Multiple myeloma (MM) is a malignant plasma cell disorder that accounts for approximately 10% of all hematologic cancers.1-2 MM is characterized by clonal proliferation of malignant plasma cells in the bone marrow, which secrete a homogeneous immunoglobulin product known as monoclonal (M) protein or paraprotein. Typical features of MM include osteolytic bone lesions, renal disease, anemia, hypercalcemia and immunodeficiency.3 The pathological development of MM is a multistep process and starts with the emergence of an asymptomatic premalignant stage of clonal plasma cell proliferation known as “monoclonal gammopathy of undetermined significance” (MGUS), occurring in about 3% of individuals above the age of 50. MGUS cells secrete monoclonal immunoglobulin (Ig) which may progress to smouldering MM and ultimately to symptomatic intramedullary and extramedullary multiple myeloma, or plasma cell leukemia; expressing the same Ig. Smouldering MM has a stable intramedullary tumor cell content of >10%, but no osteolytic lesions or other complications of malignant MM. Patients with MGUS have a risk to progress to myeloma or a related malignancy at a rate of 1% a year.4-5 The prevalence of both MGUS and MM increases markedly with age, and is slightly more common in men than in women. The incidence is about two-fold higher in African Americans than in Caucasians. The median length of survival after diagnosis is approximately 3-5 years.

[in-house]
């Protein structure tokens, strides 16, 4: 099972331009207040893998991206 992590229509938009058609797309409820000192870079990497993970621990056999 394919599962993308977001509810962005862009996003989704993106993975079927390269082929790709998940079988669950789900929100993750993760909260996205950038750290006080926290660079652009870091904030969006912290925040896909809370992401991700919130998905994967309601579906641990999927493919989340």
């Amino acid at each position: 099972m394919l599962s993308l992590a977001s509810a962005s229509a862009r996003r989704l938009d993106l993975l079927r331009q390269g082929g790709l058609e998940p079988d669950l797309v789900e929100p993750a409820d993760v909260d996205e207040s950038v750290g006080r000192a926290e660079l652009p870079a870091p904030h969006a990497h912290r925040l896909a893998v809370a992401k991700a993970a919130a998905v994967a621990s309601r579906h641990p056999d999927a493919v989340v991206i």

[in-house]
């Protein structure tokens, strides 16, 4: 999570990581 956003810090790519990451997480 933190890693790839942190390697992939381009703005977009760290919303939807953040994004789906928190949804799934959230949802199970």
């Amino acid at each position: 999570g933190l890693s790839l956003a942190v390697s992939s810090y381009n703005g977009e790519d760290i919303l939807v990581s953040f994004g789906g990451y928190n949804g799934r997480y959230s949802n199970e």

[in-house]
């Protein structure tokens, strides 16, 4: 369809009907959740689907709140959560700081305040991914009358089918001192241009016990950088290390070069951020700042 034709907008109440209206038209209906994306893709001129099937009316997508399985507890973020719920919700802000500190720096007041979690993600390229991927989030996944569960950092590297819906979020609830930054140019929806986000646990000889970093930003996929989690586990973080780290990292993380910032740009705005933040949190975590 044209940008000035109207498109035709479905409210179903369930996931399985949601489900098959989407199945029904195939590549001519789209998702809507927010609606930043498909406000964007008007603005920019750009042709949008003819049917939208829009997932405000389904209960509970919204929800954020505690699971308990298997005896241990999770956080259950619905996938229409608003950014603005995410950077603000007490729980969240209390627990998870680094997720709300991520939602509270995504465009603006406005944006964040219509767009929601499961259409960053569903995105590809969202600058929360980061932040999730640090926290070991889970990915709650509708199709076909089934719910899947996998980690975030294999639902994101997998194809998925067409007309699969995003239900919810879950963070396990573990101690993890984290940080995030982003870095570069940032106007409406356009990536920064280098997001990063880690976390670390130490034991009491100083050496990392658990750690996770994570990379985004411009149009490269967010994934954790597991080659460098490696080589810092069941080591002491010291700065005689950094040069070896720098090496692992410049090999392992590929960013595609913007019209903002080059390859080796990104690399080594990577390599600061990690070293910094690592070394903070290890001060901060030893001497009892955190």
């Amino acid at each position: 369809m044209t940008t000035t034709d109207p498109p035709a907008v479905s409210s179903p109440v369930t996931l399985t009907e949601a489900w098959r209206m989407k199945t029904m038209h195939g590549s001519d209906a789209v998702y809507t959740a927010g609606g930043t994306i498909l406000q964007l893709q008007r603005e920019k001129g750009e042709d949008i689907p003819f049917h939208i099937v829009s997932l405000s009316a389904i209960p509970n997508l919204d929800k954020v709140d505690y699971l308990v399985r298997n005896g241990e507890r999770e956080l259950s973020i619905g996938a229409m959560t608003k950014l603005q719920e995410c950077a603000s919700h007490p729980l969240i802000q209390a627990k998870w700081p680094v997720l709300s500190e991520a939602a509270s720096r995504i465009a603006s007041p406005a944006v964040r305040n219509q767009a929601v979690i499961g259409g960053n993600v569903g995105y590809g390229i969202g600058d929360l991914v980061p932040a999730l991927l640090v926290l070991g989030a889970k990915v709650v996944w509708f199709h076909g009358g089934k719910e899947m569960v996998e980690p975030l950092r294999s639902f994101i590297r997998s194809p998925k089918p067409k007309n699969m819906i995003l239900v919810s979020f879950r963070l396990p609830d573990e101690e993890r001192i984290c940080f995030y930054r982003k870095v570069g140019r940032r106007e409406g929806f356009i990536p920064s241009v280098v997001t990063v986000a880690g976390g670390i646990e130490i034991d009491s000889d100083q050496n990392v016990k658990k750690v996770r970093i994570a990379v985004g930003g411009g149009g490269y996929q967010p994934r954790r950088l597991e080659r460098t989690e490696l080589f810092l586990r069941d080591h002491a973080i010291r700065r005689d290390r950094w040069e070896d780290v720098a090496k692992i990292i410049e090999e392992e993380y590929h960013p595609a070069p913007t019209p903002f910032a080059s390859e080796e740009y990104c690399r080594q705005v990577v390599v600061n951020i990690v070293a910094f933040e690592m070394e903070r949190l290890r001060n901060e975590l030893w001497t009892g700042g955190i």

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M. Jongen-Lavrencic (Mojca) , P. Sonneveld (Pieter)
Erasmus University Rotterdam
Stichting Stimulans J.E. Jurriaanse Stichting Janssen-Cilag, The Netherlands Bioinformatics Centre (NBIC), Celgene, Novartis Oncology, Corthals Medisch Advies
Erasmus MC: University Medical Center Rotterdam

Corthals, S.L. (2011, May 11). Pharmacogenetic studies in multiple myeloma. Erasmus University Rotterdam. Retrieved from